Dallin Stevens, 15, from Team 888 sponsored by Northridge LDS 14th Ward, recently traveled to Washington, D.C. as one of ten Scouts selected to deliver the Boy Scouts of America’s Report to the Nation. Each year, as part of the BSA’s congressional charter, we present a report to the Speaker of the U.S. House of Representatives. This report covers who the BSA is as an organization, the programs and initiatives it supports and its major accomplishments and contributions over the past year.
Dallin was nominated for the honor by Lee Hansen and chosen for his dedication to and involvement in Scouting. His accomplishments include the Eagle Scout Award, Supernova Bronze award, Hornaday Badge, Arrow of Light, Varsity Letter, World Conservation Award, Camping and Riding National Outdoor Award, 46 merit badges, religious emblem and one Eagle palm.
Dallin said one of his favorite parts about participating in the Report to the Nation was seeing Scouts from across the nation and realizing how much they all had in common. Scouting gave them a similar language and a set of common experiences that brought them together. He said he was able to learn from the examples of the best Scouts in America; now he hopes to take those experiences back to his crew, team, and Council in California to help new Scouts grow like he did.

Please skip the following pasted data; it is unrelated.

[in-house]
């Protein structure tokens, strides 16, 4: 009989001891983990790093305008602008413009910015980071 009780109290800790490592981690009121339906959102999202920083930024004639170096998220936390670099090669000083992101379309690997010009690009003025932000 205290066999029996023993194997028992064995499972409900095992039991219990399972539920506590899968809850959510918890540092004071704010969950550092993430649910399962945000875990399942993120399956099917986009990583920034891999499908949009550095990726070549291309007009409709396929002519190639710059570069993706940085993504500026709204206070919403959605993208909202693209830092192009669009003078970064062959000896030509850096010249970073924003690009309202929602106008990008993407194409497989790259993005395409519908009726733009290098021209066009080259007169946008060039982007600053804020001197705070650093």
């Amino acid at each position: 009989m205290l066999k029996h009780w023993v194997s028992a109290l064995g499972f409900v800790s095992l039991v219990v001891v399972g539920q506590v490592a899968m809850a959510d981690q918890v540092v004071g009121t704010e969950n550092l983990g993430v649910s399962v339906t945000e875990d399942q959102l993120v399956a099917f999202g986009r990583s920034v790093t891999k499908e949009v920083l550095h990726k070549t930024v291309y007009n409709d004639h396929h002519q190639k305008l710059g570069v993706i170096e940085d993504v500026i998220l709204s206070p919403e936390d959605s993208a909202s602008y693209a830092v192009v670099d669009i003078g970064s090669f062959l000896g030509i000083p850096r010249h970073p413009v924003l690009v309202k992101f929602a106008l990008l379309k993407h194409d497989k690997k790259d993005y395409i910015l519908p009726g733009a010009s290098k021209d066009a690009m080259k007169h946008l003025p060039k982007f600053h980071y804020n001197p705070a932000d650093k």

Some of the highlights of Dallin’s trip:
He became close friends with Alex Call, the national OA Chief and a fellow delegate. Thanks to Alex’s encouragement and help, Dallin will attend the National Order of the Arrow Conference this summer.
Before giving their report, the delegates went to the naval academy and got a tour from five Eagle Scouts that were students or teachers. They also attended a church service at the academy’s chapel.
Dallin’s interest in science and conservation made the delegates’ trip to the Smithsonian Museum of Natural History especially exciting for him. He said they even got to go behind the scenes and see where curators store specimens.
Some of the most meaningful experiences happened during the Scouts’ visit to the Pentagon. Before the trip these youth were told that because security was tight they would have to go through five security checks and have dogs check the bus before they could proceed to the building itself. When